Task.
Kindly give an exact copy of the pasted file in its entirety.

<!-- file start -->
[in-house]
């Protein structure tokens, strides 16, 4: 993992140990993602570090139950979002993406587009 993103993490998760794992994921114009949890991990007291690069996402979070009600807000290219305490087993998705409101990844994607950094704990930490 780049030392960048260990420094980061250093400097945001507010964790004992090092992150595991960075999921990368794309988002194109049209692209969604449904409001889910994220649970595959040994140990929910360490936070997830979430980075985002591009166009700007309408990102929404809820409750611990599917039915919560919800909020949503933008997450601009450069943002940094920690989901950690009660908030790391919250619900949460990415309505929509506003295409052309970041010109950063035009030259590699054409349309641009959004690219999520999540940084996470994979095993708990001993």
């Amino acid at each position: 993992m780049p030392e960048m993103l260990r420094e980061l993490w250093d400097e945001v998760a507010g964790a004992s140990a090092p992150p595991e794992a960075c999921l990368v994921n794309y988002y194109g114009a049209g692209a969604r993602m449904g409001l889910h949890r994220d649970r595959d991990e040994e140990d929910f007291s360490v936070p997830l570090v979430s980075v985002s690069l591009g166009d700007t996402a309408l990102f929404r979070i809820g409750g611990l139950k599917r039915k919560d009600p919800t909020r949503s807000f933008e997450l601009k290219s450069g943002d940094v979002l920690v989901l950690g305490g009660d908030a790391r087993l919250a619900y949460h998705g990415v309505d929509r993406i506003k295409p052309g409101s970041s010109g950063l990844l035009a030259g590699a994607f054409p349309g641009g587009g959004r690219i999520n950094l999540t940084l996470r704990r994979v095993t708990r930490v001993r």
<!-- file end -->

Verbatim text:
[in-house]
């Protein structure tokens, strides 16, 4: 993992140990993602570090139950979002993406587009 993103993490998760794992994921114009949890991990007291690069996402979070009600807000290219305490087993998705409101990844994607950094704990930490 780049030392960048260990420094980061250093400097945001507010964790004992090092992150595991960075999921990368794309988002194109049209692209969604449904409001889910994220649970595959040994140990929910360490936070997830979430980075985002591009166009700007309408990102929404809820409750611990599917039915919560919800909020949503933008997450601009450069943002940094920690989901950690009660908030790391919250619900949460990415309505929509506003295409052309970041010109950063035009030259590699054409349309641009959004690219999520999540940084996470994979095993708990001993």
């Amino acid at each position: 993992m780049p030392e960048m993103l260990r420094e980061l993490w250093d400097e945001v998760a507010g964790a004992s140990a090092p992150p595991e794992a960075c999921l990368v994921n794309y988002y194109g114009a049209g692209a969604r993602m449904g409001l889910h949890r994220d649970r595959d991990e040994e140990d929910f007291s360490v936070p997830l570090v979430s980075v985002s690069l591009g166009d700007t996402a309408l990102f929404r979070i809820g409750g611990l139950k599917r039915k919560d009600p919800t909020r949503s807000f933008e997450l601009k290219s450069g943002d940094v979002l920690v989901l950690g305490g009660d908030a790391r087993l919250a619900y949460h998705g990415v309505d929509r993406i506003k295409p052309g409101s970041s010109g950063l990844l035009a030259g590699a994607f054409p349309g641009g587009g959004r690219i999520n950094l999540t940084l996470r704990r994979v095993t708990r930490v001993r």